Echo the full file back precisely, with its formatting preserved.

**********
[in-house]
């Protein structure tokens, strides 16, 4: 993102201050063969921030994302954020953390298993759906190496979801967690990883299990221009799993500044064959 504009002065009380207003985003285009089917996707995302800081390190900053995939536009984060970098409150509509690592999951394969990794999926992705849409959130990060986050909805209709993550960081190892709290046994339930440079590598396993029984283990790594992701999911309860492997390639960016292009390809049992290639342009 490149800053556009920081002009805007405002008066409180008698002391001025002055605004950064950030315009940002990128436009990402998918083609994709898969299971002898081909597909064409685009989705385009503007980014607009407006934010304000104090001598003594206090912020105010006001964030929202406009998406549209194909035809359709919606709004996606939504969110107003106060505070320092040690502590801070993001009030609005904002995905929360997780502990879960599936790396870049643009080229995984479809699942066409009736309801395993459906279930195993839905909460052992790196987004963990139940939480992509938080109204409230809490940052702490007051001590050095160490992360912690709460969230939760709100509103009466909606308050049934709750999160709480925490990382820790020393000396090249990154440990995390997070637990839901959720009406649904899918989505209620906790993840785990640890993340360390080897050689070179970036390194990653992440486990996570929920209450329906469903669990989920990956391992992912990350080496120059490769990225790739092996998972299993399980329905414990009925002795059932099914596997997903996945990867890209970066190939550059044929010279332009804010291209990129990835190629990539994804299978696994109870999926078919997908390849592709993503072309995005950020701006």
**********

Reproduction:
[in-house]
């Protein structure tokens, strides 16, 4: 993102201050063969921030994302954020953390298993759906190496979801967690990883299990221009799993500044064959 504009002065009380207003985003285009089917996707995302800081390190900053995939536009984060970098409150509509690592999951394969990794999926992705849409959130990060986050909805209709993550960081190892709290046994339930440079590598396993029984283990790594992701999911309860492997390639960016292009390809049992290639342009 490149800053556009920081002009805007405002008066409180008698002391001025002055605004950064950030315009940002990128436009990402998918083609994709898969299971002898081909597909064409685009989705385009503007980014607009407006934010304000104090001598003594206090912020105010006001964030929202406009998406549209194909035809359709919606709004996606939504969110107003106060505070320092040690502590801070993001009030609005904002995905929360997780502990879960599936790396870049643009080229995984479809699942066409009736309801395993459906279930195993839905909460052992790196987004963990139940939480992509938080109204409230809490940052702490007051001590050095160490992360912690709460969230939760709100509103009466909606308050049934709750999160709480925490990382820790020393000396090249990154440990995390997070637990839901959720009406649904899918989505209620906790993840785990640890993340360390080897050689070179970036390194990653992440486990996570929920209450329906469903669990989920990956391992992912990350080496120059490769990225790739092996998972299993399980329905414990009925002795059932099914596997997903996945990867890209970066190939550059044929010279332009804010291209990129990835190629990539994804299978696994109870999926078919997908390849592709993503072309995005950020701006």